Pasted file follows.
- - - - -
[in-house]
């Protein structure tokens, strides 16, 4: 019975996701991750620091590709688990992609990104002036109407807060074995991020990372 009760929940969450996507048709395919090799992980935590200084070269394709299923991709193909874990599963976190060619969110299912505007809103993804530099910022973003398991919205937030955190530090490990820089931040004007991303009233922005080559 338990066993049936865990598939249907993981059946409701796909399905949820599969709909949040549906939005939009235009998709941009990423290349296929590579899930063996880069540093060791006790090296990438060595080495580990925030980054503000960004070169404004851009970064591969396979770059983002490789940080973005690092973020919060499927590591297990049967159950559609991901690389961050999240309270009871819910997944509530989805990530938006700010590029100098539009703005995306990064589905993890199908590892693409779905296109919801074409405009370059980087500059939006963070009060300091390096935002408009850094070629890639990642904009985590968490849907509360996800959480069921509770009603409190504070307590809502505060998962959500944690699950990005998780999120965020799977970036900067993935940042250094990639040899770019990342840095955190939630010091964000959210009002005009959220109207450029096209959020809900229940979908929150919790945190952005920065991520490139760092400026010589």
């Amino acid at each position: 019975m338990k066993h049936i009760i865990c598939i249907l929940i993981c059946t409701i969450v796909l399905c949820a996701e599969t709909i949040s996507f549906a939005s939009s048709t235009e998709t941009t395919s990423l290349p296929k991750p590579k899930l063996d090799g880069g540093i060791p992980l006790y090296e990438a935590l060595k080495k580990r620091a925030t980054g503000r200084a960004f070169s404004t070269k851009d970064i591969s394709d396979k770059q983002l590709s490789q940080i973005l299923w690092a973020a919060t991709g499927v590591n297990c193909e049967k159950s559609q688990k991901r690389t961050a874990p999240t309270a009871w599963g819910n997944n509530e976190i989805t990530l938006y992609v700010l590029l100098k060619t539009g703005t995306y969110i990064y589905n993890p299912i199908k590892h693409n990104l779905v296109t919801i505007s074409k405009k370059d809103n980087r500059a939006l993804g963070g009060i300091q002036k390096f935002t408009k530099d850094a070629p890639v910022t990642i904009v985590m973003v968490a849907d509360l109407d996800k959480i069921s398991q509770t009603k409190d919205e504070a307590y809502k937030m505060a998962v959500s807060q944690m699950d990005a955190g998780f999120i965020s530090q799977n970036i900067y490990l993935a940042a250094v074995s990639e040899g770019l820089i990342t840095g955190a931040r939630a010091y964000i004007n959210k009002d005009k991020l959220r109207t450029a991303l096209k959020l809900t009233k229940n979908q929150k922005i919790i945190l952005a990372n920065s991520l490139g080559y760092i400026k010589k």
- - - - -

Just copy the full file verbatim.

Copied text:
[in-house]
């Protein structure tokens, strides 16, 4: 019975996701991750620091590709688990992609990104002036109407807060074995991020990372 009760929940969450996507048709395919090799992980935590200084070269394709299923991709193909874990599963976190060619969110299912505007809103993804530099910022973003398991919205937030955190530090490990820089931040004007991303009233922005080559 338990066993049936865990598939249907993981059946409701796909399905949820599969709909949040549906939005939009235009998709941009990423290349296929590579899930063996880069540093060791006790090296990438060595080495580990925030980054503000960004070169404004851009970064591969396979770059983002490789940080973005690092973020919060499927590591297990049967159950559609991901690389961050999240309270009871819910997944509530989805990530938006700010590029100098539009703005995306990064589905993890199908590892693409779905296109919801074409405009370059980087500059939006963070009060300091390096935002408009850094070629890639990642904009985590968490849907509360996800959480069921509770009603409190504070307590809502505060998962959500944690699950990005998780999120965020799977970036900067993935940042250094990639040899770019990342840095955190939630010091964000959210009002005009959220109207450029096209959020809900229940979908929150919790945190952005920065991520490139760092400026010589």
């Amino acid at each position: 019975m338990k066993h049936i009760i865990c598939i249907l929940i993981c059946t409701i969450v796909l399905c949820a996701e599969t709909i949040s996507f549906a939005s939009s048709t235009e998709t941009t395919s990423l290349p296929k991750p590579k899930l063996d090799g880069g540093i060791p992980l006790y090296e990438a935590l060595k080495k580990r620091a925030t980054g503000r200084a960004f070169s404004t070269k851009d970064i591969s394709d396979k770059q983002l590709s490789q940080i973005l299923w690092a973020a919060t991709g499927v590591n297990c193909e049967k159950s559609q688990k991901r690389t961050a874990p999240t309270a009871w599963g819910n997944n509530e976190i989805t990530l938006y992609v700010l590029l100098k060619t539009g703005t995306y969110i990064y589905n993890p299912i199908k590892h693409n990104l779905v296109t919801i505007s074409k405009k370059d809103n980087r500059a939006l993804g963070g009060i300091q002036k390096f935002t408009k530099d850094a070629p890639v910022t990642i904009v985590m973003v968490a849907d509360l109407d996800k959480i069921s398991q509770t009603k409190d919205e504070a307590y809502k937030m505060a998962v959500s807060q944690m699950d990005a955190g998780f999120i965020s530090q799977n970036i900067y490990l993935a940042a250094v074995s990639e040899g770019l820089i990342t840095g955190a931040r939630a010091y964000i004007n959210k009002d005009k991020l959220r109207t450029a991303l096209k959020l809900t009233k229940n979908q929150k922005i919790i945190l952005a990372n920065s991520l490139g080559y760092i400026k010589k």